So why are all these financial institutions in crisis? Here's what happened.
Joe wanted to buy a house, so he went to a mortgage broker and asked for a mortgage. His income was stagnant and his credit wasn't very good and he didn't have a down payment, but he got a mortgage anyway: a no-doc, no-money-down mortgage on an adjustable interest rate with two years of "negative amortization", meaning his monthly payments would be less than the minimum required to pay interest on the principal.
The broker found a bank who approved the mortgage and Joe signed it because house prices were increasing and it looked like they would go on increasing indefinitely (the start of the bubble). Pundits who ought to have known better were claiming that the old economic paradigm no longer applied and the market could grow forever.
Now multiply Joe by several million.
The banks had another reason for approving these risky mortgages and home equity lines of credit. The Federal Home Loan Mortgage Corporation (Freddie Mac) and the Federal National Mortgage Association (Fannie Mae), both Government Sponsored Enterprises, were more than willing to guarantee over $5 trillion in risky mortgage debts, freeing the banks from obligation if the homeowners defaulted.
Other financial companies bought these mortgages off the banks, bundled them together in big blocks of securities, and sold them to still other financial companies on Wall Street.
The Wall Street investment houses didn't just buy these blocks of securities (assuming that the homeowners at the end of the line would continue being able to make payments); they bought them on margin. That is, for every dollar they had to buy securities, they borrowed another twenty or thirty dollars and invested those, too.
Quite simply, there was very little fiduciary or regulatory oversight into whether these risky and in some cases highly exotic investments were a prudent investment. The Fed was more interested in stimulating the economy with low interest rates; the underwriting was done automatically; the credit rating agencies were asleep ... and after the Savings and Loan bailout many executives just assumed that the government would step in again if any "too big to fail" companies ended up over their heads.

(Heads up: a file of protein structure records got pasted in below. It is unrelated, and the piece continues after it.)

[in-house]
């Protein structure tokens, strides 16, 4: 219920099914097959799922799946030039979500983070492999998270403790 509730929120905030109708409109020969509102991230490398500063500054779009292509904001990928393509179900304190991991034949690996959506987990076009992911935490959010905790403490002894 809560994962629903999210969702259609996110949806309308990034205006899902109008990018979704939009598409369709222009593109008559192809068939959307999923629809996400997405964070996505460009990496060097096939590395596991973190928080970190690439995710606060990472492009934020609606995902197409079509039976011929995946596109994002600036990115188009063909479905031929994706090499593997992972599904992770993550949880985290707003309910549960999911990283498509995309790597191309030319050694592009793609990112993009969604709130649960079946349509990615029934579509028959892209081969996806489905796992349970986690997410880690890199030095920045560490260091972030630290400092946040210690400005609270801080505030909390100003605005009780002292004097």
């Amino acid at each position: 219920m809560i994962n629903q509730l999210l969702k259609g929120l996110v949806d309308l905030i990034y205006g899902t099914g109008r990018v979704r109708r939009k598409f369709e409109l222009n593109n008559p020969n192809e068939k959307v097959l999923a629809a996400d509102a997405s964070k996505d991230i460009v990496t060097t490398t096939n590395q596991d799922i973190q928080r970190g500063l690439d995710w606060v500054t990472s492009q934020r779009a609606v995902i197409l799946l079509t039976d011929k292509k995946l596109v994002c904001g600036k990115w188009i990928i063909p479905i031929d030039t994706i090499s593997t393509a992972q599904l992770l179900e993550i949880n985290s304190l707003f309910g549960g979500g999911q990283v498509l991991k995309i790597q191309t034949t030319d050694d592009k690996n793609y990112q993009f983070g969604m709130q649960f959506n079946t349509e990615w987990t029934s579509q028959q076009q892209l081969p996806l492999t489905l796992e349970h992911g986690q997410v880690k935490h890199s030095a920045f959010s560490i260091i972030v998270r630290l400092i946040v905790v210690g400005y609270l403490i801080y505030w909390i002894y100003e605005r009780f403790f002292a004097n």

Everyone who could remotely afford a house (and many who clearly could not) already owned one, so there were no new buyers to keep the bubble inflating.
Incomes had remained stagnant for several years but house prices had kept going up, so people were spending larger and larger proportions of their income on mortgage payments.
Many homeowners had used the rising values of their houses to borrow money against their home equity (called home equity lines of credit), so the principal on their mortgages were actually going up, not down. Net personal savings in the US fell to zero.
The introductory teaser rates on adjustable rate mortgages began to expire for many homeowners, causing their mortgage payments to jump.
Oil prices were also rising steadily, eating into scarce income through higher vehicle fuel prices and higher consumer good prices. This put a further squeeze on homeowners who were already paying as much as they could afford on their mortgages.
Interest rates started rising in response to rising inflation from energy costs, a slowing economy and a dawning realization in financial markets that many investments were actually quite risky. That caused mortgage payments to go up for everyone who was on an adjustable rate.
As demand for new houses dropped off, the prices of existing houses flattened and began to fall. People suddenly found themselves carrying mortgages for more than their houses were worth.
All these financial pressures started to force some homeowners into foreclosure and bankruptcy. This increased the supply of houses on the market as banks repossessed properties and tried to unload them, which further depressed housing prices.
Because much of the economic growth of the past several years was in the homebuilding industry, the collapse of demand for new houses threw more people out of work and slowed the economy further, which left more people vulnerable to foreclosing, which in turn fed back into the vicious cycle of falling house prices.